Drivers hold on to the steering wheel – and have expectations for the existing technology
During the coronavirus pandemic, which has reinforced the importance of the automobile as a private, protected space, ownership is more in demand than sharing, with between 74 and 90 percent of people preferring to drive in their own car. 60 to 79 percent say they would prefer to drive the car themselves.
The number who favor self-driving in their own vehicle is particularly high in France, the USA and Germany. What they have in common is that in all three nations, especially in this group, a majority say they would be reluctant to let a technology take the wheel. Despite all the discussions about future forms of mobility – from sharing models to self-driving cars – today most people still have a very traditional image of automotive mobility, which sees them at the wheel of their own car.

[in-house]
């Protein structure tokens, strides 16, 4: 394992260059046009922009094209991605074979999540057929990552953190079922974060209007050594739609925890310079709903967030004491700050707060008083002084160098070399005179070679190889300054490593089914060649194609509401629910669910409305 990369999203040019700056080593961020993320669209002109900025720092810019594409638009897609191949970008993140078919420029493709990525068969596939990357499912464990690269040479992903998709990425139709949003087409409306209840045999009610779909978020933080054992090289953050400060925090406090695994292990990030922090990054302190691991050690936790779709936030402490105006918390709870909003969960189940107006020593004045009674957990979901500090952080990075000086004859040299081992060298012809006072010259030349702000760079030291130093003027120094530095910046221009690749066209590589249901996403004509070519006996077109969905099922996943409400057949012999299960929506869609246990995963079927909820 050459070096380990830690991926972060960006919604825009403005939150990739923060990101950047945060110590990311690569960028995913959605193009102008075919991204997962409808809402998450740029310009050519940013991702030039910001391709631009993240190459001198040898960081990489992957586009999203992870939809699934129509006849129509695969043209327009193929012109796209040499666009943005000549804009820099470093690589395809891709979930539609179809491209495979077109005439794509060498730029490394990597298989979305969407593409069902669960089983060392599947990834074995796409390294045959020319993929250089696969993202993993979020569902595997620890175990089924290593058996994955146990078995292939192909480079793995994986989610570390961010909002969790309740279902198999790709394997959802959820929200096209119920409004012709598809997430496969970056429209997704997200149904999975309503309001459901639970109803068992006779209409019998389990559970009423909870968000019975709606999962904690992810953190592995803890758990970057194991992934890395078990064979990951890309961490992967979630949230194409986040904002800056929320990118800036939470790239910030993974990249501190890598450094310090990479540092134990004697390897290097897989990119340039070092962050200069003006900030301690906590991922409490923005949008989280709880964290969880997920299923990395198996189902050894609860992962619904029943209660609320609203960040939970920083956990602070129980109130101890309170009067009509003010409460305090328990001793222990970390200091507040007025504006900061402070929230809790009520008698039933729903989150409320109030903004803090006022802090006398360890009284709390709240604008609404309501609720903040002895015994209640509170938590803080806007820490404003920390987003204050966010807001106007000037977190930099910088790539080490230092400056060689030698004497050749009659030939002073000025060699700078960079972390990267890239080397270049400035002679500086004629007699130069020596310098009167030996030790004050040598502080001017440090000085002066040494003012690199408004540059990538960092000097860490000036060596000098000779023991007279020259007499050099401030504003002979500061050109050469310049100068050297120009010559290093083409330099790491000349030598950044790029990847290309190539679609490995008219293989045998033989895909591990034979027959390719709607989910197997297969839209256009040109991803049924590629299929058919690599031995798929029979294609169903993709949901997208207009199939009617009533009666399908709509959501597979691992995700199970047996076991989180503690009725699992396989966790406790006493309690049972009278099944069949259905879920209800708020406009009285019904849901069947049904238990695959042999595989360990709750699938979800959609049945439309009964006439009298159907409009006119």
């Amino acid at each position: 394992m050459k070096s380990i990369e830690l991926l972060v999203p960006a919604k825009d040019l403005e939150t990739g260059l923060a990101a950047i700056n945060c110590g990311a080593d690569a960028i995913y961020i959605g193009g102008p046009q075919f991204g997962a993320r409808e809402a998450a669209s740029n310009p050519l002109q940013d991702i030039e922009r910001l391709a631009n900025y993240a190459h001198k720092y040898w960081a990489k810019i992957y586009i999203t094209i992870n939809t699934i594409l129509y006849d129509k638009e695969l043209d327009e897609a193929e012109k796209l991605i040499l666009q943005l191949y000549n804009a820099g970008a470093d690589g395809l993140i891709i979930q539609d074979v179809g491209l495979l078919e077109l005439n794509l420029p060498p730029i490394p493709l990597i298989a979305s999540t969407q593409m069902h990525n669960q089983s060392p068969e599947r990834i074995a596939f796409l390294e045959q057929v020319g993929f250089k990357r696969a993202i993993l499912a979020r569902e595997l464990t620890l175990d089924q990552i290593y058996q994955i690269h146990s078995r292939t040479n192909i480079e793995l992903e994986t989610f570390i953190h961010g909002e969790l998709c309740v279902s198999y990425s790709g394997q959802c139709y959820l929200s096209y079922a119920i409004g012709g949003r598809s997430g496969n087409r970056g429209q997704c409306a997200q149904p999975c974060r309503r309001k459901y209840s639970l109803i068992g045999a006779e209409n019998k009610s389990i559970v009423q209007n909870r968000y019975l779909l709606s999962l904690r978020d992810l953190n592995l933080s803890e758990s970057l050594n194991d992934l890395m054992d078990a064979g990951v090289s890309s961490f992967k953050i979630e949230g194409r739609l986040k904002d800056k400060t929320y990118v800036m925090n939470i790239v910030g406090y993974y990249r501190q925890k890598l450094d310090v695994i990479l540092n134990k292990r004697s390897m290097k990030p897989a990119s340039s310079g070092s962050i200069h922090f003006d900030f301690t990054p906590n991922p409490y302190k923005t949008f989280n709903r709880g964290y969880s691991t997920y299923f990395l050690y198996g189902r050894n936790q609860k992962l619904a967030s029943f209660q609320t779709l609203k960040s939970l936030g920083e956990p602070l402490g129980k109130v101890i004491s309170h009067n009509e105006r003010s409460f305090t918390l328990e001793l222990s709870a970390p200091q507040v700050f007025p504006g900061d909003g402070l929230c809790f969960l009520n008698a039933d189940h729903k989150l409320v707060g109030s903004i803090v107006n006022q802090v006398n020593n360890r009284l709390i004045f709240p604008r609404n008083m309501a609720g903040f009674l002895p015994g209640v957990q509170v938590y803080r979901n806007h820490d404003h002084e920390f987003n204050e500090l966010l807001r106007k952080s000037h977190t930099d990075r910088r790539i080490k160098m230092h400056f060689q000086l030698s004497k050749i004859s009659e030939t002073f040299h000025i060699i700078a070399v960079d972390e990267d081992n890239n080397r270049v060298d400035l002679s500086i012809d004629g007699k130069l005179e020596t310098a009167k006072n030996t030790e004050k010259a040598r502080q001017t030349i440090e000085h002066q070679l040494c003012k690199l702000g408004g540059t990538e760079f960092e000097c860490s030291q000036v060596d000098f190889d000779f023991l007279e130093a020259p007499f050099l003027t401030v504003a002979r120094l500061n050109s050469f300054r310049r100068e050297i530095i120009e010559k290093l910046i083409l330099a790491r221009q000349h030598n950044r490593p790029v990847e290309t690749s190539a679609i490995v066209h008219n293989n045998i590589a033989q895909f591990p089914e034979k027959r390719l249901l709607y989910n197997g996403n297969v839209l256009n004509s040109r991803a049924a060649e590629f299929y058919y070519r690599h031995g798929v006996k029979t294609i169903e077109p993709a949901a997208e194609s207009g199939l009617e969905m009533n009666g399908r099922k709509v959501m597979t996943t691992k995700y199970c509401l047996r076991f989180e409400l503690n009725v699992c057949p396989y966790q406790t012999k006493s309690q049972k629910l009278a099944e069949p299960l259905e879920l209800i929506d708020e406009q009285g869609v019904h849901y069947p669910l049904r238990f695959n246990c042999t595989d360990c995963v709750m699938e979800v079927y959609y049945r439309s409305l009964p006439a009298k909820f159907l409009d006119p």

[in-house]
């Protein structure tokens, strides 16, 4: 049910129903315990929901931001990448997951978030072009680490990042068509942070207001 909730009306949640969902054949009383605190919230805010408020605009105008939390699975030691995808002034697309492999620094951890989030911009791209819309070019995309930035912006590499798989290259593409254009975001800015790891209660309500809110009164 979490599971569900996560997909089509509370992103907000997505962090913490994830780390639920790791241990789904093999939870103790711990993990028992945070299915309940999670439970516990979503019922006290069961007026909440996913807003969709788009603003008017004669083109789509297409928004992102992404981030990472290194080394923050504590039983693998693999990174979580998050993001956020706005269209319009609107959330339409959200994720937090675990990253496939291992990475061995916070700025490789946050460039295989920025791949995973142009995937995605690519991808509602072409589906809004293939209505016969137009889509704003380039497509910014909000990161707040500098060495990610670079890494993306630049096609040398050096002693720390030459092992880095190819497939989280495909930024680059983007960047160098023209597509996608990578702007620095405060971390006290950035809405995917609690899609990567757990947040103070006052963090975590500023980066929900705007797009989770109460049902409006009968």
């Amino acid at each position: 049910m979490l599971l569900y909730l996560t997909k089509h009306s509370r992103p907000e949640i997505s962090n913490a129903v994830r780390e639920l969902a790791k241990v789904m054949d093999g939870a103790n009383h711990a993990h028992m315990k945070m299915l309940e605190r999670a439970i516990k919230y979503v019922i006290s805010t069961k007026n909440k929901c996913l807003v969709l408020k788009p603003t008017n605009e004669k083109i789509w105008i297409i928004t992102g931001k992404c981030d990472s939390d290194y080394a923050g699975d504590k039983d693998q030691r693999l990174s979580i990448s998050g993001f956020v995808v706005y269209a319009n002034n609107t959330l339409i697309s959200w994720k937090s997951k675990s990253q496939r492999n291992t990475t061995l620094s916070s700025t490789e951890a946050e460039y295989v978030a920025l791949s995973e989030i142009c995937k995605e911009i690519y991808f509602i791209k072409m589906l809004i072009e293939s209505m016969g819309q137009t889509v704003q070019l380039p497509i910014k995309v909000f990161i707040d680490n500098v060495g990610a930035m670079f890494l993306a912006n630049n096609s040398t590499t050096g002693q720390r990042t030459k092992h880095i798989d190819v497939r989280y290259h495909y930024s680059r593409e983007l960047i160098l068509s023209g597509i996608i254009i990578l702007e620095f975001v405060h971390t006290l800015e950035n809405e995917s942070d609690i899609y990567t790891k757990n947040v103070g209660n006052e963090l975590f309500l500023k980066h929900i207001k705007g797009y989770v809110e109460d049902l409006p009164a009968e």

However, this does not mean that people are not open to new technologies. Even in the more saturated European markets, the openness of respondents to technology is comparatively high at 44 to 48 percent; in Japan and China, it is much higher still.
In China, where the proportion of people who support vehicle sharing is also the highest compared internationally, the proportion of committed self-drivers is the lowest at 20 percent. On the other hand, this market shows the highest growth dynamics: In no other country do so many people without a driver’s license say they would prefer to take the wheel themselves in their own car.
The people in the five countries surveyed are therefore not lacking in general willingness to adopt new developments in automotive mobility. However, the traditional view of driving – self-driving and in one’s own car – indicates that new forms of mobility still need to gain acceptance to become widespread. This is just true for sharing models as it is for autonomous driving.
Download the brochure "From Driver to Passenger: Attitudes Toward the Technological Development of the Car - pdf (378KB)".